The centenary of the birth of Blessed Mother Teresa of Calcutta is August 26, and Time magazine has just released an illustrated book on the woman who is in in process of moving toward sainthood in the Catholic Church. Titled “Mother Teresa at 100: The Life and Works of a Modern Saint,” the book includes essays by some who knew her, including the Protestant pastor Rick Warren, Jesuit Father James Martin, Susan van Houte, who was adopted as an infant from one of Mother Teresa’s residences for expectant women in Calcutta, and Father Brian Kolodiejchuk, MC, a member of the priests’ society of Mother Teresa’s order, the Missionaries of Charity. Father Kolodiejchuk is official promoter for her sainthood cause.
I was perusing the book the same day I read a news report that the Baltimore Archdiocese had just sent Rome materials for the sainthood cause of Father Patrick Peyton. Father Peyton was the Holy Cross priest who marshaled radio and TV stars to promote the rosary and family prayer, first in the United States and then throughout the world. Materials from Baltimore included reports of healings through his intercession that, if accepted by the Vatican, would mean we’ll soon be speaking of Blessed Patrick Peyton.
I was lucky enough to personally meet each of them. Both had a beguiling charm. The diminutive nun made the richest of the rich know that the poorest of the poor were around them. The Nobel Prize winner drew the admiration of President Ronald Reagan, Queen Elizabeth and Princess Diana. Former California Governor Jerry Brown spent time working with her in Calcutta.
The tall, Irish-born Father Peyton befriended Hollywood mega-stars, from the crooner Bing Crosby to the starlet Loretta Young and got them and other show biz folk to work for Family Rosary and Family Theater. They helped shape his messages: “The family that prays together, stays together” and “A world at prayer is a world at peace” that were staples of posters and billboards in post-World War II society.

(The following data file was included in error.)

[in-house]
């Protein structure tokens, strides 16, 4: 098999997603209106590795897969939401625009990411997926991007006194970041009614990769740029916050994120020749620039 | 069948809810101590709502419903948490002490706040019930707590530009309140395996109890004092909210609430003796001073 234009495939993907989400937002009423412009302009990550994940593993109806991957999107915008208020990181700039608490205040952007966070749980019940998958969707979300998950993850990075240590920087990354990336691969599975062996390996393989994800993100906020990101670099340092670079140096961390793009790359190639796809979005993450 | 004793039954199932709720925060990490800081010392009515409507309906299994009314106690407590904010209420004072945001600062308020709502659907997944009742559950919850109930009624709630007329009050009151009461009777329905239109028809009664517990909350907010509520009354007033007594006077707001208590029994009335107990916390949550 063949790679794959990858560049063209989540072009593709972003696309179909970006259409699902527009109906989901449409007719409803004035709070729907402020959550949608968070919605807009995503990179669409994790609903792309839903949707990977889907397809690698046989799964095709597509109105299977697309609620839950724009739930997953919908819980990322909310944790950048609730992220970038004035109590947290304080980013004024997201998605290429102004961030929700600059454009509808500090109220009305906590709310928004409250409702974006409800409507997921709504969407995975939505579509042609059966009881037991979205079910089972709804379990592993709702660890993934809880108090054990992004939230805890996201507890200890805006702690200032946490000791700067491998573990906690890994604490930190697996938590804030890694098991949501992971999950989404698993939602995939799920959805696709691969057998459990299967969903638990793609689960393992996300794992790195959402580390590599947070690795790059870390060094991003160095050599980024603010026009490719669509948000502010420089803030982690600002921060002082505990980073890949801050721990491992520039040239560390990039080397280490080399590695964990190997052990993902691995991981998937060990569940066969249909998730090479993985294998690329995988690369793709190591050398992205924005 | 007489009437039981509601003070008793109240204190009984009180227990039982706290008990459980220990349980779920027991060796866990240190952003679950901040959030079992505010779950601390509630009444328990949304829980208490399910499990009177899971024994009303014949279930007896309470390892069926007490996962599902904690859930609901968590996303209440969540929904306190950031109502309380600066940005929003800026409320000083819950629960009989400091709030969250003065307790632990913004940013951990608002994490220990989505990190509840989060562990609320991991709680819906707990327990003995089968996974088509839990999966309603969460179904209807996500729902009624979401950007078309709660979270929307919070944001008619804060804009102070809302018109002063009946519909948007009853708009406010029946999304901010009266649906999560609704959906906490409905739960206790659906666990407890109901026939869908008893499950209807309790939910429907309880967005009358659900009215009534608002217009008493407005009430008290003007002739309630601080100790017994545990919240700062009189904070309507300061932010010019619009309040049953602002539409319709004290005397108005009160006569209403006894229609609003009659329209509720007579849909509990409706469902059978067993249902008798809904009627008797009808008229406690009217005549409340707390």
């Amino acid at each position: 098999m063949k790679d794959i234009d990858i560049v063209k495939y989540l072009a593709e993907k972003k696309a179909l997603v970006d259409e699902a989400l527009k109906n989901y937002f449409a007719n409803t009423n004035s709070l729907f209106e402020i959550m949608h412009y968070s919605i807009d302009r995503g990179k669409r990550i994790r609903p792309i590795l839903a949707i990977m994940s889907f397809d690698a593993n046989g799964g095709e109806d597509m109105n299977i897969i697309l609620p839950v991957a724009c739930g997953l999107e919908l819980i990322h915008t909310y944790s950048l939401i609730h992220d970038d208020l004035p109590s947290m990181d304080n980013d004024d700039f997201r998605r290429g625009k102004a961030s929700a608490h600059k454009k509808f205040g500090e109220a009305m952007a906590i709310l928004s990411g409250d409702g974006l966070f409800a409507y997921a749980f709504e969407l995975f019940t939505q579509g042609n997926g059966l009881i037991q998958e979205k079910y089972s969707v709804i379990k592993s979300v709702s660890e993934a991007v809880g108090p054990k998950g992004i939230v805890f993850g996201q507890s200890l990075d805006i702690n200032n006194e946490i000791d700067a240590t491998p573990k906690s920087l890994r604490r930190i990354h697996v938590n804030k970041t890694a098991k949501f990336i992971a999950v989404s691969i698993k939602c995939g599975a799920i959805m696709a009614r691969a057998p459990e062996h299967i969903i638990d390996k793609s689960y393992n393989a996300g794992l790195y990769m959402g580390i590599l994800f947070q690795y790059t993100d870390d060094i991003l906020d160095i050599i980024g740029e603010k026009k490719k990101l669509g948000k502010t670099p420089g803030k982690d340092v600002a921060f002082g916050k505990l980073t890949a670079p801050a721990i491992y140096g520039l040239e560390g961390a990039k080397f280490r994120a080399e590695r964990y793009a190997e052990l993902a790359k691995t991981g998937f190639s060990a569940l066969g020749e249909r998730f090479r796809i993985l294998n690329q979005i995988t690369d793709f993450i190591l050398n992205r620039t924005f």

Yet charm alone was not the secret of their success. Each one was rooted in an intense, real, yet other worldly, relationship that grounded them, Mother Teresa with Jesus, and Father Peyton with the Virgin Mary. The relationships began to intensify when they were young adults and they focused everything they did on these relationships for the rest of their lives. Mother Teresa spoke of Jesus and Father Peyton of Mary as if they were standing by their side. I think they were.
I interviewed Mother Teresa a few times. She was a hard interviewee because she did not say much and repeated her message to love Jesus over and over again. It was a challenge to get 300 words for a newspaper article out of her. But I’d leave the interview knowing I had a message to deliver.
I knew Father Peyton better because his headquarters were in my hometown, Albany, New York. He was more loquacious than Mother Teresa but his message was always the same, the power of prayer to Mary. After each encounter I’d feel I had a special commission from God Himself to spread devotion to the Blessed Virgin.
Both Mother Teresa and Father Peyton touched people deeply, but their impacts went beyond impressing them with their accomplishments, many as they were. Each was a mystic who glimpsed the divine and then radiated holiness without their knowing it. It wasn’t something they spoke about specifically. Mother Teresa and Father Peyton were gifts to the 20th Century and proof that holiness can be within our reach even or because of the chaotic world in which we live.